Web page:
The first A380 was delivered in 2009 and presently six air carriers are flying of 75 A380’s. Cracks were first detected by Qantas in January 2012 and EASA published an Airworthiness Directive (AD), later that month, requiring wing bracket inspections after the aircraft reached 1,400 cycles.
On May 9, 2012 Airbus announced that a design flaw was allowing cracks (2 centimeters) to propagate and that they developed a repair for both the operational A380’s as well as those being manufactured. In addition the 60 A380s that were grounded were OK to fly while the repair was being implemented. Airbus also informed operators that the repair should be implemented when the airplane reached the 1,300 hours of flight time. However, Qantas found cracks on its fleet with fewer cycles and hours.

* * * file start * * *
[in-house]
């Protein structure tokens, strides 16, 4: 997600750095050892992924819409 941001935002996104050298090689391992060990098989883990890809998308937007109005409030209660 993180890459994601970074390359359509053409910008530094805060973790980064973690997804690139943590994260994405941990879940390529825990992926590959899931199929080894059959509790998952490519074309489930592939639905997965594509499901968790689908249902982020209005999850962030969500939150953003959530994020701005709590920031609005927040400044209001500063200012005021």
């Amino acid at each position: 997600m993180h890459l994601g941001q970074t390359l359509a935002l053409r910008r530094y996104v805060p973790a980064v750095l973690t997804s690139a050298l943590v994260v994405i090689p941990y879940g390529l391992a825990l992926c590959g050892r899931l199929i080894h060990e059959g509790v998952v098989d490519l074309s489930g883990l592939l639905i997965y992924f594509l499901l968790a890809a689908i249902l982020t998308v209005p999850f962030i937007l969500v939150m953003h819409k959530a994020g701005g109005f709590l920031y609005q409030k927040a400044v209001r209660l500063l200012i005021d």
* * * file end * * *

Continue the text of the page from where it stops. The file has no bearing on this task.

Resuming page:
The Airbus CEO recently stated that Airbus had not completely understood how the materials used in the wing would function:
“We thought we understood the properties of the materials and the interface between carbon fiber and metal and found out the wrong way – we didn’t know everything.”
Now that Airbus has found the source of these cracks, EASA must issue another AD directing how repairs must be made to the wings.
Besides addressing the immediate concern of repairs and redesign both EASA needs to take a hard look at their certification and testing processes and requirements and failure mode affects analysis to better understand the material properties and interfaces and make the appropriate changes to the Type Certification process.Share this article: